Tuesday, February 1, 2011

"A Reading Diary" by Alberto Manguel

Published: 2004
Read: 2011
Genre: Non-fiction; memoir
Rating: 4
Author's web site

In the forward, Manguel likened books to the universe before it came into being.
"This latent existence should surprise no reader, for whom every book exists in a dreamlike condition until the hands that open it and the eyes that peruse it stir the words into awareness,  The following pages are my attempt to record a few such awakenings."
Manguel's goal was to re-read a favorite book each month and record his thoughts, reflections, impressions and memories - anything that was prompted by his reading.   A scene, setting, character or quote could set him off on a tangential thought of another book, or of a long forgotten memory, a dream, wish, hope or epiphany.  The following is a perfect example of how a piece of dialogue from Don Quixote made him think about his need to be an owner rather than a borrower.
"Don Quixote tells Cardenio that he has "more than three hundred books" back home.  Cervantes' books (and books on Cervantes) occupy three shelves in my own library.  I notice that I still have the book on Cervantes that Javier Cercas insisted on lending me.  I must send it back...There is something of the visitor who outstays his welcome in borrowed books.  Reading them and knowing that they don't belong to me gives me the feeling of something unfinished, half enjoyed.  This is also true of library books."
It was interesting to see evidence of a thoughtful reader at work; one who thought how to apply his reading to daily life:
"I like Badger very much.  He doesn't mind a certain neglect of manners, "nor did he take any notice of elbows on the table, or everybody speaking at once.  As he did not go into society himself, he had got an idea that these things belongs to the things that didn't really matter."  Note: It might be useful to compile a list of "things that don't really matter". Such a list would enormously alleviate my daily lot of worrying."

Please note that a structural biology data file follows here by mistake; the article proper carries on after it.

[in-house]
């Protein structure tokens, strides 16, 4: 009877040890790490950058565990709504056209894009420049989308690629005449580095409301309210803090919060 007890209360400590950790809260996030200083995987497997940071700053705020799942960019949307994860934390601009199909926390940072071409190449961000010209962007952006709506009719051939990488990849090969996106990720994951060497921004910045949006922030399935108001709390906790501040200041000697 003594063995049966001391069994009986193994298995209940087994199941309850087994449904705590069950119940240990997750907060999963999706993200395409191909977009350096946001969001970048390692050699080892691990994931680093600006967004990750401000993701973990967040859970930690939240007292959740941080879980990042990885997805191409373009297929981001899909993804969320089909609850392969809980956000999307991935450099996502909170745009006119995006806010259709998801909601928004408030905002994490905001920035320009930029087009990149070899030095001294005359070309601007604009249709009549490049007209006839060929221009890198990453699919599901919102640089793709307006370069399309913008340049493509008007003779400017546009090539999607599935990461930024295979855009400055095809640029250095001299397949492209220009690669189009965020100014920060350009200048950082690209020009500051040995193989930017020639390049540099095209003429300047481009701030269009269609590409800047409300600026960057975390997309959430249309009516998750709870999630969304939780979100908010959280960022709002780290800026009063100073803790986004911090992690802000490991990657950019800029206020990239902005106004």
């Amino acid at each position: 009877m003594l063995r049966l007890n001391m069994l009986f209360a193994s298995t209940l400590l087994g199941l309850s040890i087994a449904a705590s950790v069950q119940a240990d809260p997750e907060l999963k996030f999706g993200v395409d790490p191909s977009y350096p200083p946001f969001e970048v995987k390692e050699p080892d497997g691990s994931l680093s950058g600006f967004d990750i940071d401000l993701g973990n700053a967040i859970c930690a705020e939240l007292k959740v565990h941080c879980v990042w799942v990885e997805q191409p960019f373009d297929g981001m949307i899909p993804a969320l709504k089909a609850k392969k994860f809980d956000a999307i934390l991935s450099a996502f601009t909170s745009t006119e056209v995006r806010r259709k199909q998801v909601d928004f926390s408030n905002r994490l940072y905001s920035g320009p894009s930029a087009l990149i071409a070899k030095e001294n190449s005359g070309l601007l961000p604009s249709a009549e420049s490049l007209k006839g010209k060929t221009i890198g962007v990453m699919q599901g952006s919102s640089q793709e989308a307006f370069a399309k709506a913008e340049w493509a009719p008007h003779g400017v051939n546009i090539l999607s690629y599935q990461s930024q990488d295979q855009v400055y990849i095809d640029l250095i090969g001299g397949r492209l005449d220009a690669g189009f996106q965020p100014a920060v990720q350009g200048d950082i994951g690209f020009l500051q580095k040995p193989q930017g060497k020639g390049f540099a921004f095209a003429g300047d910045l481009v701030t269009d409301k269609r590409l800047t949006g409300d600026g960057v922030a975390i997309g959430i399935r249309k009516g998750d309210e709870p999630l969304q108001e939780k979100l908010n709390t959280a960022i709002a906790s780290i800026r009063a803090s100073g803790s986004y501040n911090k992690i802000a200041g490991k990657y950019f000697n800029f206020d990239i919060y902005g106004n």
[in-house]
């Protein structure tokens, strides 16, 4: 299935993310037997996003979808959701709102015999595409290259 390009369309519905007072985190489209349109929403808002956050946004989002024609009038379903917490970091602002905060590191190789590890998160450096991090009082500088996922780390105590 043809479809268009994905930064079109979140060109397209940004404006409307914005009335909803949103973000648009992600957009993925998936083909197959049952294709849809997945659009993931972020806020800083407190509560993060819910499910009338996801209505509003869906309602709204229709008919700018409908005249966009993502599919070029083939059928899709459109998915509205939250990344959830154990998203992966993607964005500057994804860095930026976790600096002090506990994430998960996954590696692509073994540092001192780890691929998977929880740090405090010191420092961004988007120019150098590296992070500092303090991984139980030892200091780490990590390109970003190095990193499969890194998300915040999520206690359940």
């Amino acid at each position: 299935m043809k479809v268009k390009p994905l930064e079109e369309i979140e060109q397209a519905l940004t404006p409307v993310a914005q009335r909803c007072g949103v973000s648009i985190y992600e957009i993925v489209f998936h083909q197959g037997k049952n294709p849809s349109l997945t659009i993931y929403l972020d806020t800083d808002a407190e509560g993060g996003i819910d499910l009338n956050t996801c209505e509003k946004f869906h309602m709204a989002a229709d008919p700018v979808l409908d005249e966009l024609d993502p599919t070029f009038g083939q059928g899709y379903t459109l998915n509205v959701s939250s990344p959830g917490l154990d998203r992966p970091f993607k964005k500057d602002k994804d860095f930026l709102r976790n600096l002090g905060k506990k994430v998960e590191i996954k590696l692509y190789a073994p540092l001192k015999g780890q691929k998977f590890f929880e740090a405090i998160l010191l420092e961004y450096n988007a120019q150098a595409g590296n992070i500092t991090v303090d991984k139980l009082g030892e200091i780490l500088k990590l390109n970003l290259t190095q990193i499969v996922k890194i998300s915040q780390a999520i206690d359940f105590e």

A stinging rebuke regarding authors like Casares, that are unknown by most readers.  My note to self: expand my own reading to translations of authors from other countries.
"The ignorance of the English speaking reader never ceases to amaze me."
I enjoyed this little reading diary as evidenced by the many quotes in my own journal.

Other books by author:

  • A History of Reading
  • The Dictionary of Imaginary Places
  • The Library at Night

Twelve books read and referenced:

  • The Invention of Morel by Adolfo Bioy Casares
  • The Island of Dr Moreau by H. G. Wells
  • Kim by Rudyard Kipling
  • Memoirs from Beyond the Grave by Francoise-Rene de Chateubriand
  • The Sign of Four by Arthur Conan Doyle
  • Elective Affinities by Johann Wolfgang von Goethe
  • The Wind in the Willows by Kenneth Grahame
  • Don Quixiote by Miguel de Cervantes
  • The Tartar Steppe by Dino Buzzati
  • The Pillow by Sei Shonagon
  • Surfacing by Margaret Atwood
  • The Posthumous Memoirs of Bras Cubas by Joaquim Maria Machado de Assis

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